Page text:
MOSCOW (Reuters) – Russia’s top diplomat told Afghanistan’s neighbors on Wednesday to refuse to host U.S. or NATO military forces following their withdrawal from Afghanistan.
The Kremlin is worried by the risk of Islamist militants spilling into Central Asia from Afghanistan and bristles at the idea of the West gaining a foothold in a region that used to be part of the Soviet Union.
“We … call on Afghanistan’s neighboring countries not to allow a military presence of U.S. and NATO forces which plan to move there after leaving Afghan territory,” Russian Foreign Minister Sergei Lavrov said.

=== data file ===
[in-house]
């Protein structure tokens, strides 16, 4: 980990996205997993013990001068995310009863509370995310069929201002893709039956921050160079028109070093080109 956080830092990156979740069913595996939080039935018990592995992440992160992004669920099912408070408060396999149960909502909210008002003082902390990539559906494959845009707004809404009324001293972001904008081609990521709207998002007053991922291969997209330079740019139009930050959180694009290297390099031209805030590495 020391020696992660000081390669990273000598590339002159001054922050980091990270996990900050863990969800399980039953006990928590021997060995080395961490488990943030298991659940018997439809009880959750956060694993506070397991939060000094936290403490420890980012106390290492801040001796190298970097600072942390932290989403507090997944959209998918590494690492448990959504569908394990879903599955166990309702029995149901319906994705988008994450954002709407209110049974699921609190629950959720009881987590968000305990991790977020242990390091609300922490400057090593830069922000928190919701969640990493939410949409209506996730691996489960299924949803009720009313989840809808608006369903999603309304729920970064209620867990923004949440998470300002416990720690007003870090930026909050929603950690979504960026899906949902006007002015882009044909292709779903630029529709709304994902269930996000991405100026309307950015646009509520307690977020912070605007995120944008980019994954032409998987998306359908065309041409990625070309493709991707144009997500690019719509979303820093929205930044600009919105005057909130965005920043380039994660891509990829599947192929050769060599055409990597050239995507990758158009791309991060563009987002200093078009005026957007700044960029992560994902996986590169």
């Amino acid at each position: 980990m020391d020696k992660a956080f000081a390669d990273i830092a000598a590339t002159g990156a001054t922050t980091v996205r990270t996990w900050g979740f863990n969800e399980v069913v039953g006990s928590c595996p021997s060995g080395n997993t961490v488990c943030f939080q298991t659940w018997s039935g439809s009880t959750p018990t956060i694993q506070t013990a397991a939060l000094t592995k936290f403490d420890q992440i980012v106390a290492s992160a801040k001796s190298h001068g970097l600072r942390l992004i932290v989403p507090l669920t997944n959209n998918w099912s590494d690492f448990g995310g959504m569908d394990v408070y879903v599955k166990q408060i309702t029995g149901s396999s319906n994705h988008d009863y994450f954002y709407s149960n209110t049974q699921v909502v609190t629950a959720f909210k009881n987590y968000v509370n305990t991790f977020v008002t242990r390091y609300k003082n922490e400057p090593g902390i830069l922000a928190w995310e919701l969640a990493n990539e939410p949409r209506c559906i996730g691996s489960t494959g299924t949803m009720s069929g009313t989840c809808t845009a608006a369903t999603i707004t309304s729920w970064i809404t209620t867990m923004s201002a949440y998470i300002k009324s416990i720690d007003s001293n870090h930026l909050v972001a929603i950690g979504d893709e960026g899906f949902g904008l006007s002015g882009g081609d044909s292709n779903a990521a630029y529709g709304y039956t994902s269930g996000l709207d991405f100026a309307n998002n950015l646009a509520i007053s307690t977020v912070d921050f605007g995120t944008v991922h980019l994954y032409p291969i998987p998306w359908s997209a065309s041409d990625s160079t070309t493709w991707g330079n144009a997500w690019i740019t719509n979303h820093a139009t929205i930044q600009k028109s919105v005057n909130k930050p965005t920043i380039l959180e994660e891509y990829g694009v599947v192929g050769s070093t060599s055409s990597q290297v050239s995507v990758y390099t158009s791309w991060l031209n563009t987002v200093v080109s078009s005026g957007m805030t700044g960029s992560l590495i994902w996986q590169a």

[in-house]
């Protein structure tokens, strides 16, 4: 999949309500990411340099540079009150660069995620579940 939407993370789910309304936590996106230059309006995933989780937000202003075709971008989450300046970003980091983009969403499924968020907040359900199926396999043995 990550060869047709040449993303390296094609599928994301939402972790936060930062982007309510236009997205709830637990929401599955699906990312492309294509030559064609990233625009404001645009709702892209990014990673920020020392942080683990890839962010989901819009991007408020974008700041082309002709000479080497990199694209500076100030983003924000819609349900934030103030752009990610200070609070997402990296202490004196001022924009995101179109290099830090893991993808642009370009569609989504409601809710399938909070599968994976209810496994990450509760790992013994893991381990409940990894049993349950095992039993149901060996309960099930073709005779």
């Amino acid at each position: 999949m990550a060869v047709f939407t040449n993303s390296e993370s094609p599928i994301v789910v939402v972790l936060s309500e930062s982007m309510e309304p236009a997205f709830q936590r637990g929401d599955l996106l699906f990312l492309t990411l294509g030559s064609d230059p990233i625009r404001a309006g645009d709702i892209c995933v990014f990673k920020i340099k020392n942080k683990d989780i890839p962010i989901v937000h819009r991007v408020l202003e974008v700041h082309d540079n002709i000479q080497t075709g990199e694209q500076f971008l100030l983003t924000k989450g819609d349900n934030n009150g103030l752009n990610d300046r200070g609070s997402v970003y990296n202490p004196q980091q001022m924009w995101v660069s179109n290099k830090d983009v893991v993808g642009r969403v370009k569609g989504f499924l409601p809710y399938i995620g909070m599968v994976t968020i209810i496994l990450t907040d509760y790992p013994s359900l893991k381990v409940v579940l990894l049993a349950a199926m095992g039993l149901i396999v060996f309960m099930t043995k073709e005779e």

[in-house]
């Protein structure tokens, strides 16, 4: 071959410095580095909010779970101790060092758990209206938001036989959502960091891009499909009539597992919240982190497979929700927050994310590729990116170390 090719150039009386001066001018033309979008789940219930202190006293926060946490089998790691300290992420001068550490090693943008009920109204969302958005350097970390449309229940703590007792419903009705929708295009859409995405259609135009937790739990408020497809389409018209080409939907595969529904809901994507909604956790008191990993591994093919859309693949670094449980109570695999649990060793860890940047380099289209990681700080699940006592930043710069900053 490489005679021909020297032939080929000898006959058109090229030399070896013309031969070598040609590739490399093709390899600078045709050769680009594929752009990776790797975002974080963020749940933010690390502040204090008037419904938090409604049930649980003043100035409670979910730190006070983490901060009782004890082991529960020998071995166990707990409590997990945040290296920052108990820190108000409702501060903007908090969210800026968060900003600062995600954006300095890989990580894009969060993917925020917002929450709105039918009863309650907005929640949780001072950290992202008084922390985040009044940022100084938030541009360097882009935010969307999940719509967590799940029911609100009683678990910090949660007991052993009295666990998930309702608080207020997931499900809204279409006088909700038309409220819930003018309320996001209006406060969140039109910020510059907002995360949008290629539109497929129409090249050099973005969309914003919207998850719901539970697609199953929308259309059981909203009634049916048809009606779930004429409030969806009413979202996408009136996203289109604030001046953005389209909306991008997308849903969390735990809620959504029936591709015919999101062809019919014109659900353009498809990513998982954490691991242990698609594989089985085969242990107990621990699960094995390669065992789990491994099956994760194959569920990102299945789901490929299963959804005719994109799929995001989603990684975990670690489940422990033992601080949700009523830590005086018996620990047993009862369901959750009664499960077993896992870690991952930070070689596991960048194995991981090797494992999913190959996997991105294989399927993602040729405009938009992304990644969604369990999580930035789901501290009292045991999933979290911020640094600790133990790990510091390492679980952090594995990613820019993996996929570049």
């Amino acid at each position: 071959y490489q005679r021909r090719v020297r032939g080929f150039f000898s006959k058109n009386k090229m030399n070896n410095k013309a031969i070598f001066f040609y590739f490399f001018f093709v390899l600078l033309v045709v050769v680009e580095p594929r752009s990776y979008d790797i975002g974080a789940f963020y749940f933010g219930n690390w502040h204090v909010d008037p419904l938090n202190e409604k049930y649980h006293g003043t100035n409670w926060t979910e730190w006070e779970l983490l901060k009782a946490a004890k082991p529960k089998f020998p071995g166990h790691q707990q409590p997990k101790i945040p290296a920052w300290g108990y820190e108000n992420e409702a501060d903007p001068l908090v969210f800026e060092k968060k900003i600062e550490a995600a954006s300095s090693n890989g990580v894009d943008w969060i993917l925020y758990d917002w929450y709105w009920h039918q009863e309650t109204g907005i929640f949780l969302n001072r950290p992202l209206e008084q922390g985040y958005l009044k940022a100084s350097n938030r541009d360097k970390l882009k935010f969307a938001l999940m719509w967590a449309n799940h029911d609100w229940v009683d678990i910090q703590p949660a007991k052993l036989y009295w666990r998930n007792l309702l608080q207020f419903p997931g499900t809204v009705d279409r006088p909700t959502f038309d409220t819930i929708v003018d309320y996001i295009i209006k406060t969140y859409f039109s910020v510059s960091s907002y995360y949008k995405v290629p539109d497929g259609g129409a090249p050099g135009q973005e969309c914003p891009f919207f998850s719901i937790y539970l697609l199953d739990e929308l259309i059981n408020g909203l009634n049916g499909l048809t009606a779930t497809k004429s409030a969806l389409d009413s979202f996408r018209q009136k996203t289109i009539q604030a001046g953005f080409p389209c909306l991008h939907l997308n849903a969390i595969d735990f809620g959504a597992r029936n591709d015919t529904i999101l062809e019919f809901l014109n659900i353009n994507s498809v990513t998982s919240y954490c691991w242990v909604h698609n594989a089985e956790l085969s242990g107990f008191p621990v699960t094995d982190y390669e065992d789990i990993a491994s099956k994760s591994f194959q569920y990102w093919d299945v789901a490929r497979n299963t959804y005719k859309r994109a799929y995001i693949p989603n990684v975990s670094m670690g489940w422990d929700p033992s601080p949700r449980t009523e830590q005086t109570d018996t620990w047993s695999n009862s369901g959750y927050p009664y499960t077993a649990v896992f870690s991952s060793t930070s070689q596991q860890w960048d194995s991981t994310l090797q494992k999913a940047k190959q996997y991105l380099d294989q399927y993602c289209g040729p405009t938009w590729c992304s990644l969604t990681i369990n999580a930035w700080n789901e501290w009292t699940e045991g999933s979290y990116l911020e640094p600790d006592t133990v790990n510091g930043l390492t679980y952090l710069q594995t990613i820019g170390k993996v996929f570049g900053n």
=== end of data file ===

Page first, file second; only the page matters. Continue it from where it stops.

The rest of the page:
The diplomat made the remarks in a speech by video link at a conference held in Tehran on Afghanistan attended by China, Iran, Pakistan, Tajikistan, Turkmenistan and Uzbekistan.
Lavrov said it was important to curb and control migration flows from Afghanistan and that criminal and terrorist elements were already trying to enter Afghanistan’s neighbors disguised as refugees.
Moscow sees the ex-Soviet region as its southern defensive flank, but in June President Vladimir Putin offered Washington the use of Russian military bases in Central Asia, according to the Kommersant newspaper’s sources.
Russia operates its largest foreign military base in Tajikistan, which has a long border with Afghanistan, and has expanded its own troop and military hardware presence there since the Taliban takeover.
(Reporting by Maria Kiselyova; Writing by Tom Balmforth; Editing by Andrew Osborn)